This book was difficult to get through and even more difficult to rate. Jack McDevitt is an amazing writer. His words can bring you to laughter or to tears. In which case he did in this very book. I find his ideas and philosophies of the universe phenomenally- beautiful and thought provoking. Each and every time there was a climax in the story he met my expectations of something fantastic and exciting, and in most cases, exceeded my exceptions.

This book had a lot of character building aspects t...more
Who the hell doesn't love an archaeological fiction about aliens?! Seriously. Archaeology, space, a mystery that asks, "What happened to the aliens that were here?"

The Engines of God is a strange book that combines archaeology, space, and a modern apocalyptic Earth. Earth is in shambles with the same ol' tragedy that we over extended and over used our resources, thus destroying the earth. Naturally the only recourse was to find a different planet to move to. While the discoveries were r...more
Not sure the Goodreads star ratings match up well for this story. It was a solidly-written 3 star book, but really only rates as an "It's okay" more so than "I liked it".

I knew going into this novel that it was part of a much greater series, however, I still felt very disappointed by the fact the book raises a lot of questions but doesn't deliver any answers. I would be more drawn into the series if there had been real revelations that created an even broader mystery and greater promise and ques...more
Audiobook. This is a weird one. Its hard scifi, but its archaeology scifi. The author is clearly trained as an archaeologist, and FTL is used to visit sites around the near 60 light year globe of systems close to earth, places where our radio signals have reached. There's various political drama and pressures, terraforming, discovery of artifacts and finding patterns in civilizational collapses. I liked the archaeology, but I found some aspects of handwaving convenient technology to completely d...more
Mar 04, 2010 Tamahome rated it 3 of 5 stars  ·  review of another edition
Recommends it for: fans of female characters/conflicts with nature
I want to give it 3.5 stars. A little slow in the beginning, but then it ramps up. Some engaging characters, and Jack McDevitt knows to build suspense. He likes to vary the text with diaries, newspapers, etc. I just wish things that they were in conflict with were more 'sfnal'.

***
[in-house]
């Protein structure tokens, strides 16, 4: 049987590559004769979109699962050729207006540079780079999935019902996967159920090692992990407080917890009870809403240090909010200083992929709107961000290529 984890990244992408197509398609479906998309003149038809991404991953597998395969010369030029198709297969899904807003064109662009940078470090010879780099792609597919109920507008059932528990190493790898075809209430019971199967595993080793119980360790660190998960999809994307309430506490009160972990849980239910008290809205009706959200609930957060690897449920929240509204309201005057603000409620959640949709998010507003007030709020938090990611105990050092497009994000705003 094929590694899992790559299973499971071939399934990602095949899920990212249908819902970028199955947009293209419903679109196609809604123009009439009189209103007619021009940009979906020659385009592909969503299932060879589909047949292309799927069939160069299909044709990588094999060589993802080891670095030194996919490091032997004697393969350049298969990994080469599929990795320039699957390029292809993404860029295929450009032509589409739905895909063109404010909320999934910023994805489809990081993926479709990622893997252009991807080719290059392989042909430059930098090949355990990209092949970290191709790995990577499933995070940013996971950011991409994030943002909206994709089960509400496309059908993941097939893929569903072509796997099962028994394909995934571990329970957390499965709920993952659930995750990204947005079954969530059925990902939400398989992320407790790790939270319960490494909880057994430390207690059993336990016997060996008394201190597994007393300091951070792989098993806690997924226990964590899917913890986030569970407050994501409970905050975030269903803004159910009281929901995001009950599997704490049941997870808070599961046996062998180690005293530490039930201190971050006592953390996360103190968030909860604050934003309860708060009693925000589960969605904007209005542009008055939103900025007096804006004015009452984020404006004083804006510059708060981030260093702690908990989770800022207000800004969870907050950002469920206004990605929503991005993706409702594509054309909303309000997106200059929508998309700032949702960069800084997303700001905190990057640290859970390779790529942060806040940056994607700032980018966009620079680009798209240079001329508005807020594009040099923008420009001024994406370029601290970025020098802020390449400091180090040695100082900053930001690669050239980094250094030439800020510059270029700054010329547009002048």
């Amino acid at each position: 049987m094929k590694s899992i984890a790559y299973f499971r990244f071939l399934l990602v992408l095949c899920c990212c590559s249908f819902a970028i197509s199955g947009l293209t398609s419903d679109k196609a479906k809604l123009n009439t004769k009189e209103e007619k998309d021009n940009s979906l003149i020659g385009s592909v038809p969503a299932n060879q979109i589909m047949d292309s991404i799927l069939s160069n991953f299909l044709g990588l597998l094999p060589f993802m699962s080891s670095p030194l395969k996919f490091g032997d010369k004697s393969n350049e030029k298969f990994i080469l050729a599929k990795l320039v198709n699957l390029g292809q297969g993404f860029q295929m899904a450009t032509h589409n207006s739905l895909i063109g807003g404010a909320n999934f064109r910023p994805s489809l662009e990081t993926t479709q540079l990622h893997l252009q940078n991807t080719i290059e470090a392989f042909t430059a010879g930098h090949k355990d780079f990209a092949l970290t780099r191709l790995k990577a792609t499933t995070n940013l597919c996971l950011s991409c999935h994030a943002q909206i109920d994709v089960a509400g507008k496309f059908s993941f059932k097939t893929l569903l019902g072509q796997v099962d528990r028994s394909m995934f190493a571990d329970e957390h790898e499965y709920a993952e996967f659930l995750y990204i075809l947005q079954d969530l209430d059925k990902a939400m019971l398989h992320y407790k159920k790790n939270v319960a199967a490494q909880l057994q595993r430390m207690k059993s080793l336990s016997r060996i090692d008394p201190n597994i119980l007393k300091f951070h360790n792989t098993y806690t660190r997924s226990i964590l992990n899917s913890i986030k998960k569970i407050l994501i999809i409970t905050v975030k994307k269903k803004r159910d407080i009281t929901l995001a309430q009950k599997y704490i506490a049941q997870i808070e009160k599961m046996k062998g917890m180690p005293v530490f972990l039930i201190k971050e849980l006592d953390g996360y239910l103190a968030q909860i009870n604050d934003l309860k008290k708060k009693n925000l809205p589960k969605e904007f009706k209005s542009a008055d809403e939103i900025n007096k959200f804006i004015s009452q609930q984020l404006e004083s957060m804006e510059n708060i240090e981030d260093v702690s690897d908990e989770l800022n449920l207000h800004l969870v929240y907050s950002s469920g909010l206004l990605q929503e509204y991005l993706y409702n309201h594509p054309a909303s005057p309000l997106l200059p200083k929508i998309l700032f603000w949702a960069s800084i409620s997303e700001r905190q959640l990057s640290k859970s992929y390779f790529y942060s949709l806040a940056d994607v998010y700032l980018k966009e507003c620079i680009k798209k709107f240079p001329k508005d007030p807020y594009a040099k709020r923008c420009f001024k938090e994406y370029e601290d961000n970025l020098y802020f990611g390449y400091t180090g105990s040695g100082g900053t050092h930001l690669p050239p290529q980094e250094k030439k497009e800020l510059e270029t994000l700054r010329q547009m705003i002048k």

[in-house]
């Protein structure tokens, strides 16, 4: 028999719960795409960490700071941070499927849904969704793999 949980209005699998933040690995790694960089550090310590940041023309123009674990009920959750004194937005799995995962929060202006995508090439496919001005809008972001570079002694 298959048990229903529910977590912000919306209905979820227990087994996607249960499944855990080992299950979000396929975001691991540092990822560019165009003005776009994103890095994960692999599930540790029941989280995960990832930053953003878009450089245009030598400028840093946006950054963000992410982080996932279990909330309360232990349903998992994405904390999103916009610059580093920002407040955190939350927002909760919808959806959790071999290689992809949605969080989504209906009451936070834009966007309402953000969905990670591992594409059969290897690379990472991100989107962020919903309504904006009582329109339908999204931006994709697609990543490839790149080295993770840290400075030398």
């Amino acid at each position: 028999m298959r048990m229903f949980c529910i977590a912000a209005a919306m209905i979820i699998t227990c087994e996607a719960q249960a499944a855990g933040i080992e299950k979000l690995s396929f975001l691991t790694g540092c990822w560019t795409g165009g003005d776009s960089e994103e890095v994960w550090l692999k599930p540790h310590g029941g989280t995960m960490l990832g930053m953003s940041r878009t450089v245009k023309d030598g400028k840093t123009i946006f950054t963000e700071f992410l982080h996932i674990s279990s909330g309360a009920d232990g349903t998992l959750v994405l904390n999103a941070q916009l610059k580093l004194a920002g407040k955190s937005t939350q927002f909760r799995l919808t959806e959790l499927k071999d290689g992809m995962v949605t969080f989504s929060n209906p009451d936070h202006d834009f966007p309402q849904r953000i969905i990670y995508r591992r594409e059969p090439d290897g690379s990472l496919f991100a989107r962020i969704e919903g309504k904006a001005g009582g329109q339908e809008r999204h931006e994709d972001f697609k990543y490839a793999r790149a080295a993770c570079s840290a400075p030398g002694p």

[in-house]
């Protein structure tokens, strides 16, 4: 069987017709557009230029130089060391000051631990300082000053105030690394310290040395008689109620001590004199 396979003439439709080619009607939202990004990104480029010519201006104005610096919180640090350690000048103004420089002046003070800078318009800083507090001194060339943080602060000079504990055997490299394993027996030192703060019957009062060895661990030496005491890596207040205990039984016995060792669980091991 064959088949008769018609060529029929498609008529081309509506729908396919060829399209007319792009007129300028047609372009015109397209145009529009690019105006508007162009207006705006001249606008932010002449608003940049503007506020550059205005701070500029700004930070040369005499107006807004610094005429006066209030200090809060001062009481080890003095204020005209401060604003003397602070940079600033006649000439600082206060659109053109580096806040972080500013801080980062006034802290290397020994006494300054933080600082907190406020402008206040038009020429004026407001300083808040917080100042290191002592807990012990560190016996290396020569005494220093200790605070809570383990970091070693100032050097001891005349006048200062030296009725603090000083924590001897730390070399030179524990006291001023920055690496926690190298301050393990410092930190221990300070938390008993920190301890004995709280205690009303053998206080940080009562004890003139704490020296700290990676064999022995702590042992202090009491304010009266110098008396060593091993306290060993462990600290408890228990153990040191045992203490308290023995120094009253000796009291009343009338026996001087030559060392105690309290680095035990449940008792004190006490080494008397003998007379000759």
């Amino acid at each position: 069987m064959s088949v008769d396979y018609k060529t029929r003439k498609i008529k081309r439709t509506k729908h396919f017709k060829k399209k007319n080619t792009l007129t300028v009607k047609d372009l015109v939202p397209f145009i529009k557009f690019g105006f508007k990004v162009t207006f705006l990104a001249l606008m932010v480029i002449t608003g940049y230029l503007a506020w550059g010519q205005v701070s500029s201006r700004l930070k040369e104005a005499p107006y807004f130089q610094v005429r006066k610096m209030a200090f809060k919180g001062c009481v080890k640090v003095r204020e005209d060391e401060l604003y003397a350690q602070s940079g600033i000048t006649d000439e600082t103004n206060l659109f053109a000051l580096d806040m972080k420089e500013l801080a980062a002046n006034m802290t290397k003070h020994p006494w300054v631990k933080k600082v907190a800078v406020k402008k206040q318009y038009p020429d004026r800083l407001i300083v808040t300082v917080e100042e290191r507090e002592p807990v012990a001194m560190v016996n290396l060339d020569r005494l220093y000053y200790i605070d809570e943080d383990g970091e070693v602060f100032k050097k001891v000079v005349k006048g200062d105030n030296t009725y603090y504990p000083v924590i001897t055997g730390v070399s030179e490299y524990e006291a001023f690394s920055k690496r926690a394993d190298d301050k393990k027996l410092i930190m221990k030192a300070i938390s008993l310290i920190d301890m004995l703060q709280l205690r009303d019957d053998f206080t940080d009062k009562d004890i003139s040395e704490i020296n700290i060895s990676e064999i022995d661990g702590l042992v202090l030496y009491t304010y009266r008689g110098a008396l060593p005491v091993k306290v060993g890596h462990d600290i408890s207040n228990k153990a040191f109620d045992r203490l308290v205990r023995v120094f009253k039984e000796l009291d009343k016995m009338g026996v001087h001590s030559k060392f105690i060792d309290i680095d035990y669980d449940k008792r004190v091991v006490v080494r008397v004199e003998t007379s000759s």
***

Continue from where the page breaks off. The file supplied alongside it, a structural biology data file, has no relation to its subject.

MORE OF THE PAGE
Jack McDevitt is one of my current favorites. He loves to build an great adventure story with fantasic female heroes! Don't fall in love with any character though.... as that's the one you will lose.

I HIGHLY recommend if you are a sci fi fan!
Allthough it was an interesting read and I like Hutch very much - It is always a joy to read about a woman as the main character - this book could not hold my attention. It is a shame because I find far to less SF books I really enjoy.
If half stars were available, this would be a 3.5. Having finished off the Alex Benedict/Chase Kolpath series, which I loved to bits, I turned to McDevitt's other series of sci-fi archaeological mysteries. Unfortunately, I felt a little let down, since The Engines of God was missing a lot of whatever spark the Alex Benedict books have. At times I felt like I was reading something by James Rollins (whose books I enjoy, but they're quite fluffy with more emphasis on escaping precarious situations...more
Karen Azinger
Another good read from Jack McDeVitt. I love his mix of alien archaeology and deep space adventure. Mysterious and thrilling and interesting.
I have heard many people theorize about what future, alien archeologists would think about us. this is the first story I have read about us being archeologists on other, alien worlds. Add that to the fact that I love well told elements of political conniving sand this was a wholly entertaining and frequently fascinating book.

I only had one problem. While trying not to spoil anything… The "explanation" was a little random. Don't get me wrong it was set up throughout the book but it's so far out...more
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Jack McDevitt series discussion group? 5 35 Sep 05, 2014 11:54AM  
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  • Coyote (Coyote Trilogy, #1)
  • Survival (Species Imperative, #1)
  • Raft (Xelee Sequence, #1)
  • The Neutronium Alchemist 1: Consolidation (Night's Dawn 2)
  • In the Ocean of Night (Galactic Center, #1)
  • Pushing Ice
  • Dragon's Egg
  • Summertide (Heritage Universe, #1)
  • Emissaries from the Dead (Andrea Cort #1)
  • Stealing Light (The Shoal Sequence, #1)
  • City of Pearl (Wess'har Wars, #1)
  • Lady of Mazes
  • The Eternity Artifact
  • Night Train to Rigel (Quadrail, #1)
Jack McDevitt is a former English teacher, naval officer, Philadelphia taxi driver, customs officer and motivational trainer. His work has been on the final ballot for the Nebula Awards for 12 of the past 13 years. His first novel, The Hercules Text, was published in the celebrated Ace Specials series and won the Philip K. Dick Special Award. In 1991, McDevitt won the first $10,000 UPC Internation...more
More about Jack McDevitt...